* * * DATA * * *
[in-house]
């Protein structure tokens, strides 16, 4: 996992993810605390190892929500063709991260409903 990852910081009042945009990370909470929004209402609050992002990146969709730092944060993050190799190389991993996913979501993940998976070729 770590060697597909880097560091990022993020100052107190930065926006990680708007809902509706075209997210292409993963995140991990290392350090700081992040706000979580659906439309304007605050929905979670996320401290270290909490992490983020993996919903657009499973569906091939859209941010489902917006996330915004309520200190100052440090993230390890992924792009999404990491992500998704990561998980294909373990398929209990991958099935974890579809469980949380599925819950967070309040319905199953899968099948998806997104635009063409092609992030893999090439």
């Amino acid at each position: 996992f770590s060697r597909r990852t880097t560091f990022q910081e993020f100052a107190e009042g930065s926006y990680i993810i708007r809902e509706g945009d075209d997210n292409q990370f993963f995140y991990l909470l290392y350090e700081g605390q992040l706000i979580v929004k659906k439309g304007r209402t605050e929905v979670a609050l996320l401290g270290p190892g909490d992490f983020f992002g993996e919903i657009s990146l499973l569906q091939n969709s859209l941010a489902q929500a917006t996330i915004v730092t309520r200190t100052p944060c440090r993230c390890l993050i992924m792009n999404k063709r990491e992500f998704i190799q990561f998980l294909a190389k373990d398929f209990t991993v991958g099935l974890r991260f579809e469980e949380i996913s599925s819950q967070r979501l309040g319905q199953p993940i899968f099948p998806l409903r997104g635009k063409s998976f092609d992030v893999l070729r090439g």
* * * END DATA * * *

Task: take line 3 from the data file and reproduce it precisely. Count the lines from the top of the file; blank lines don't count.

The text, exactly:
């Amino acid at each position: 996992f770590s060697r597909r990852t880097t560091f990022q910081e993020f100052a107190e009042g930065s926006y990680i993810i708007r809902e509706g945009d075209d997210n292409q990370f993963f995140y991990l909470l290392y350090e700081g605390q992040l706000i979580v929004k659906k439309g304007r209402t605050e929905v979670a609050l996320l401290g270290p190892g909490d992490f983020f992002g993996e919903i657009s990146l499973l569906q091939n969709s859209l941010a489902q929500a917006t996330i915004v730092t309520r200190t100052p944060c440090r993230c390890l993050i992924m792009n999404k063709r990491e992500f998704i190799q990561f998980l294909a190389k373990d398929f209990t991993v991958g099935l974890r991260f579809e469980e949380i996913s599925s819950q967070r979501l309040g319905q199953p993940i899968f099948p998806l409903r997104g635009k063409s998976f092609d992030v893999l070729r090439g």